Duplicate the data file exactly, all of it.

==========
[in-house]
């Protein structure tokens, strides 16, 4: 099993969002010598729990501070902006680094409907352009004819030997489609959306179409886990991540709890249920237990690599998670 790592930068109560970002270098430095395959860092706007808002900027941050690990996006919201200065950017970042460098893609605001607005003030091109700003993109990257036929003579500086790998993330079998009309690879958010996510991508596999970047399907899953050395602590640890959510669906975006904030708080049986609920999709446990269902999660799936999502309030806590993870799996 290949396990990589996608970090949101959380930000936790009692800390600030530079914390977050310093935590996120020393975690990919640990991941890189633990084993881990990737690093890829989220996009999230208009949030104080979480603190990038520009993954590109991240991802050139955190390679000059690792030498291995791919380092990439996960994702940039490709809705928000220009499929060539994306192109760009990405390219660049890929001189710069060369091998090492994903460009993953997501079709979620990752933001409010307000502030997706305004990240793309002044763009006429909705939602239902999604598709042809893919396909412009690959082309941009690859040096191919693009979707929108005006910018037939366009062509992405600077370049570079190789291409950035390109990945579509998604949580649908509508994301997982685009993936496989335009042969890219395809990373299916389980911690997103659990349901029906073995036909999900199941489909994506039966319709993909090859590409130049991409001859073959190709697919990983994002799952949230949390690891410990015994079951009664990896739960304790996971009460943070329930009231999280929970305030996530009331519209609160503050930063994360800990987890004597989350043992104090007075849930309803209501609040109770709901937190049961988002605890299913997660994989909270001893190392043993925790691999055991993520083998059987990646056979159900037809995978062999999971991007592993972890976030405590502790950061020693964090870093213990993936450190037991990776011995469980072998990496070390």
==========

[in-house]
């Protein structure tokens, strides 16, 4: 099993969002010598729990501070902006680094409907352009004819030997489609959306179409886990991540709890249920237990690599998670 790592930068109560970002270098430095395959860092706007808002900027941050690990996006919201200065950017970042460098893609605001607005003030091109700003993109990257036929003579500086790998993330079998009309690879958010996510991508596999970047399907899953050395602590640890959510669906975006904030708080049986609920999709446990269902999660799936999502309030806590993870799996 290949396990990589996608970090949101959380930000936790009692800390600030530079914390977050310093935590996120020393975690990919640990991941890189633990084993881990990737690093890829989220996009999230208009949030104080979480603190990038520009993954590109991240991802050139955190390679000059690792030498291995791919380092990439996960994702940039490709809705928000220009499929060539994306192109760009990405390219660049890929001189710069060369091998090492994903460009993953997501079709979620990752933001409010307000502030997706305004990240793309002044763009006429909705939602239902999604598709042809893919396909412009690959082309941009690859040096191919693009979707929108005006910018037939366009062509992405600077370049570079190789291409950035390109990945579509998604949580649908509508994301997982685009993936496989335009042969890219395809990373299916389980911690997103659990349901029906073995036909999900199941489909994506039966319709993909090859590409130049991409001859073959190709697919990983994002799952949230949390690891410990015994079951009664990896739960304790996971009460943070329930009231999280929970305030996530009331519209609160503050930063994360800990987890004597989350043992104090007075849930309803209501609040109770709901937190049961988002605890299913997660994989909270001893190392043993925790691999055991993520083998059987990646056979159900037809995978062999999971991007592993972890976030405590502790950061020693964090870093213990993936450190037991990776011995469980072998990496070390």